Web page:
What’s it like to be a sixteen-year old and have already gone through menopause? Sound impossible, or at least improbable? Well, as displayed in Pulitzer Prize winning David Lindsay-Abaire’s play, ‘KIMBERLY AKIMBO,’ now getting a staging at convergence-continuum, such an anomaly is not impossible.
Progeria is a rare, fatal, genetic childhood condition characterized by an appearance of accelerated aging.. Signs of the hereditary illness include growth failure, aged-looking skin, and stiffness of joints. Those with Progeria die at an average age of thirteen.
Don’t get the idea that this play is a downer because it deals with illness. There are a lot of laugh lines and situations. The experience may be a downer, but it’s not because of the illness…it’s a reaction to sharing time with this neurotic and dysfunctional group of characters. If anything, the person with the illness is probably the most psychologically healthy person on stage.
‘KIMBERLY AKIMBO’ concerns a lonely teenager who is a victim of progeria. She is trapped inside the frail physical body of an elderly woman. Jeff, one of her classmates, escapes from his hellish life, which includes living with a widowed drunken father and a drug addicted brother, by doing anagrams. He is a social misfit who wants to use the topic of Kimberly’s disease for his science report. The two form an attachment that allows each to have someone in their lives other than the members of their dysfunctional families, thus, gaining a sense of normalcy.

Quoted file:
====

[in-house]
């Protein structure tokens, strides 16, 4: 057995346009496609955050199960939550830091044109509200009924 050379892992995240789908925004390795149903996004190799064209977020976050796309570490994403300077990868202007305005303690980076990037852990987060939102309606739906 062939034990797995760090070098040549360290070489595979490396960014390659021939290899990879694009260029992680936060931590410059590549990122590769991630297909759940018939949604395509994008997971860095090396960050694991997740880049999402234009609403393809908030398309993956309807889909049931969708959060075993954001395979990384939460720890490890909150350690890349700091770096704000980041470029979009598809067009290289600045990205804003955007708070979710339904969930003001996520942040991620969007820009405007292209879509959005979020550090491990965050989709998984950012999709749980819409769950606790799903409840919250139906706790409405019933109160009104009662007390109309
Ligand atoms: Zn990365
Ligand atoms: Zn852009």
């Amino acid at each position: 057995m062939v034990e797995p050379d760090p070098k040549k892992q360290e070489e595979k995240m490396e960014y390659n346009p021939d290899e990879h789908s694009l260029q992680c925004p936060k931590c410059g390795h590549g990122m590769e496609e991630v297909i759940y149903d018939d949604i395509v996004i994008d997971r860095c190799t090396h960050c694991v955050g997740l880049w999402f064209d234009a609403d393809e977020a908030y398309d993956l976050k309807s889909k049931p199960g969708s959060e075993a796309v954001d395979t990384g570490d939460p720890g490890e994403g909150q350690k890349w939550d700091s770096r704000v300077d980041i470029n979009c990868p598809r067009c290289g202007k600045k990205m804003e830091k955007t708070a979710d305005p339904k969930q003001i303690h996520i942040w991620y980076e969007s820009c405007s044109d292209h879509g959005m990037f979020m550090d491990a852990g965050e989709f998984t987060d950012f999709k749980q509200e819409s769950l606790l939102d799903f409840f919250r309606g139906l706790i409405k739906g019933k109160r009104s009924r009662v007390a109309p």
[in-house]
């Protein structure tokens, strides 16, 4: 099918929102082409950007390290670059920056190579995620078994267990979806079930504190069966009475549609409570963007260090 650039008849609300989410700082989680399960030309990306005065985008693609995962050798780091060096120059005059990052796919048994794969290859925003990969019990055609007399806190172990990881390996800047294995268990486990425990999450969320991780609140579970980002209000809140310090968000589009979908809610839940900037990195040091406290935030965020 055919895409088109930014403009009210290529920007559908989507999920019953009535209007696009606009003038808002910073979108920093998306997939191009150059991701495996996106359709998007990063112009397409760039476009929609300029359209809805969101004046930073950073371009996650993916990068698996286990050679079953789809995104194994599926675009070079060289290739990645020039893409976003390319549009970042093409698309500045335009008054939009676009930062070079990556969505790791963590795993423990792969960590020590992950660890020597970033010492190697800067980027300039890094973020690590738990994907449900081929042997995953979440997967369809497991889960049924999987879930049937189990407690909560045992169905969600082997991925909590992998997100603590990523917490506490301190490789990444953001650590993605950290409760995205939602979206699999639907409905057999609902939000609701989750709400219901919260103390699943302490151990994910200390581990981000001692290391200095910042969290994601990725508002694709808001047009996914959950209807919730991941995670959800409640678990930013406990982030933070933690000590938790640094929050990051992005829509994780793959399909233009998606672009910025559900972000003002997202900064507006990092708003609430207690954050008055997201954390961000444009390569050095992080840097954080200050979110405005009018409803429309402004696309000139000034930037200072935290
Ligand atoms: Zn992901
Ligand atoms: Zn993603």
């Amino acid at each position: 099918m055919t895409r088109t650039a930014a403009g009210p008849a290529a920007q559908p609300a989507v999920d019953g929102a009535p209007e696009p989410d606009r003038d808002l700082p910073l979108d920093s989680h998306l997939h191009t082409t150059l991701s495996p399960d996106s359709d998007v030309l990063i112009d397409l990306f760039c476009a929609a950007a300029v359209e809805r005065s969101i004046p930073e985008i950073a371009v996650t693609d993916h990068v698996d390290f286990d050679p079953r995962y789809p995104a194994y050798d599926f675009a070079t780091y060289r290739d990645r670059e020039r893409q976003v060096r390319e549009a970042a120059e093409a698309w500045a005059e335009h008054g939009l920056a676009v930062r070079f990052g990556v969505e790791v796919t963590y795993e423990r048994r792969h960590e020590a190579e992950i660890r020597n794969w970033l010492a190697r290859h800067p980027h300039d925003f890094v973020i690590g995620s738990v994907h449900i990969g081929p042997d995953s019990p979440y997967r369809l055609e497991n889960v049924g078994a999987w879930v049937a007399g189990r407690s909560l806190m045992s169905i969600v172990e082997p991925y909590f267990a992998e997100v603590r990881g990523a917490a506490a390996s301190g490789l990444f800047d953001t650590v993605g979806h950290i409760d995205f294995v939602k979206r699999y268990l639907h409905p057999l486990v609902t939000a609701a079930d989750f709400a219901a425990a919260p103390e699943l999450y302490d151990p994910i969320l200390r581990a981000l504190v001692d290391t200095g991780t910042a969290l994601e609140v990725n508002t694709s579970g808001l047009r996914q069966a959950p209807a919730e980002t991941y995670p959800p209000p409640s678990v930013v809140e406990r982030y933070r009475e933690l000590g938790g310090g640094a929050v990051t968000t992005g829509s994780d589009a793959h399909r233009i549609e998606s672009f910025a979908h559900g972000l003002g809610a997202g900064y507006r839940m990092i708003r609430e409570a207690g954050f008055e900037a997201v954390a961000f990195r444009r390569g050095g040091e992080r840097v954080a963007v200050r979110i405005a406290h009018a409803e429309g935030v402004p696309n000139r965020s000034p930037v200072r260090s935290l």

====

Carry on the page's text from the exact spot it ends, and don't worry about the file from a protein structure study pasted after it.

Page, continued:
Kimberly’s father, Buddy, is an alcoholic who works at a gas station. Her insensitive and selfish mother, Pattie, is a pregnant hypochondriac with a foul mouth and a deep secret. Pattie’s sister, Debra, is a homeless lesbian whose get-rich schemes get her in constant trouble with the law.
The play is well-written and the concept and the plot development lead to a high level of audience interest.
Convergence-continuum’s production, under the direction of Clyde Simon, doesn’t quite get all the empathy of the words, but works on its own level. The acting doesn’t always accent the characters’ psychological underpinnings. The lines and story concepts give us hints, but neither Tom Kondilas (Buddy), whose words often sound flat and memorized, nor Amy Bistok-Bunce, who screams almost every one of her lines, helps us to understand their underlying pain. It’s a simple rule of acting…if the actors feign and don’t really feel, the audience doesn’t empathize.
Marcia Mandell has the difficult task of making Kimberly both human and a victim of circumstances. She doesn’t always succeed. There is too much “old” lady and too little, 16-year old.
On the other hand, Scott Gorbach, he of slight body and sensitive nature, is right on-target as Jeff. Lauren Smith gives the right angry tone and physicality to the macho-lesbo aunt.
Clyde Simon and Jim Valore’s set design is excellent, creating five different settings on the tiny convergence stage.
Capsule Judgement: ‘KIMBERLY AKIMBO’ is a thought provoking play which gets an acceptable, but not a fully developed production, at convergence-continuum. It’s worth seeing.
Roy Berko, who is a life-long Clevelander, is a Renaissance man. Believing the line in Robert Frost’s poem “Road Not Taken,” each time he comes to a fork in the road, he has taken the path less traveled. He holds degrees, thought the doctorate from Kent State, Univeristy of Michigan and The Pennsylvania State University. His present roles, besides husband and grandfather, are professor, crisis counselor, author and entertainment reviewer… Read Roy Berko’s complete bio here